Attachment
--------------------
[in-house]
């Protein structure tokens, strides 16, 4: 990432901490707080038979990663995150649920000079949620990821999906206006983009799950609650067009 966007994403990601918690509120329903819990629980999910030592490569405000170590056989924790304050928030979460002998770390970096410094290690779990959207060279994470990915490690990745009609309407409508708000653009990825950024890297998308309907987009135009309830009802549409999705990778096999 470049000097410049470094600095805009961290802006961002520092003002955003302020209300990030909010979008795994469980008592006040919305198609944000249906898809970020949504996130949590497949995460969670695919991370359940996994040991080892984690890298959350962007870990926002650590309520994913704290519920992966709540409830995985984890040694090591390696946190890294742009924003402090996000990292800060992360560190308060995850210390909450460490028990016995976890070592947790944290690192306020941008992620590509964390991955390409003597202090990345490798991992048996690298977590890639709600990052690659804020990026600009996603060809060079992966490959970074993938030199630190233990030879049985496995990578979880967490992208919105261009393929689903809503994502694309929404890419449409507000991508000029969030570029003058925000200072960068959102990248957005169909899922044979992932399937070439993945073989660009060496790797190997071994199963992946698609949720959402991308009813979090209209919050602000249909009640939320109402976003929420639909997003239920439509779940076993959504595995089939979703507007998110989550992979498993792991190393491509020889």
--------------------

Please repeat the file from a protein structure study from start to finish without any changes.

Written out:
[in-house]
């Protein structure tokens, strides 16, 4: 990432901490707080038979990663995150649920000079949620990821999906206006983009799950609650067009 966007994403990601918690509120329903819990629980999910030592490569405000170590056989924790304050928030979460002998770390970096410094290690779990959207060279994470990915490690990745009609309407409508708000653009990825950024890297998308309907987009135009309830009802549409999705990778096999 470049000097410049470094600095805009961290802006961002520092003002955003302020209300990030909010979008795994469980008592006040919305198609944000249906898809970020949504996130949590497949995460969670695919991370359940996994040991080892984690890298959350962007870990926002650590309520994913704290519920992966709540409830995985984890040694090591390696946190890294742009924003402090996000990292800060992360560190308060995850210390909450460490028990016995976890070592947790944290690192306020941008992620590509964390991955390409003597202090990345490798991992048996690298977590890639709600990052690659804020990026600009996603060809060079992966490959970074993938030199630190233990030879049985496995990578979880967490992208919105261009393929689903809503994502694309929404890419449409507000991508000029969030570029003058925000200072960068959102990248957005169909899922044979992932399937070439993945073989660009060496790797190997071994199963992946698609949720959402991308009813979090209209919050602000249909009640939320109402976003929420639909997003239920439509779940076993959504595995089939979703507007998110989550992979498993792991190393491509020889």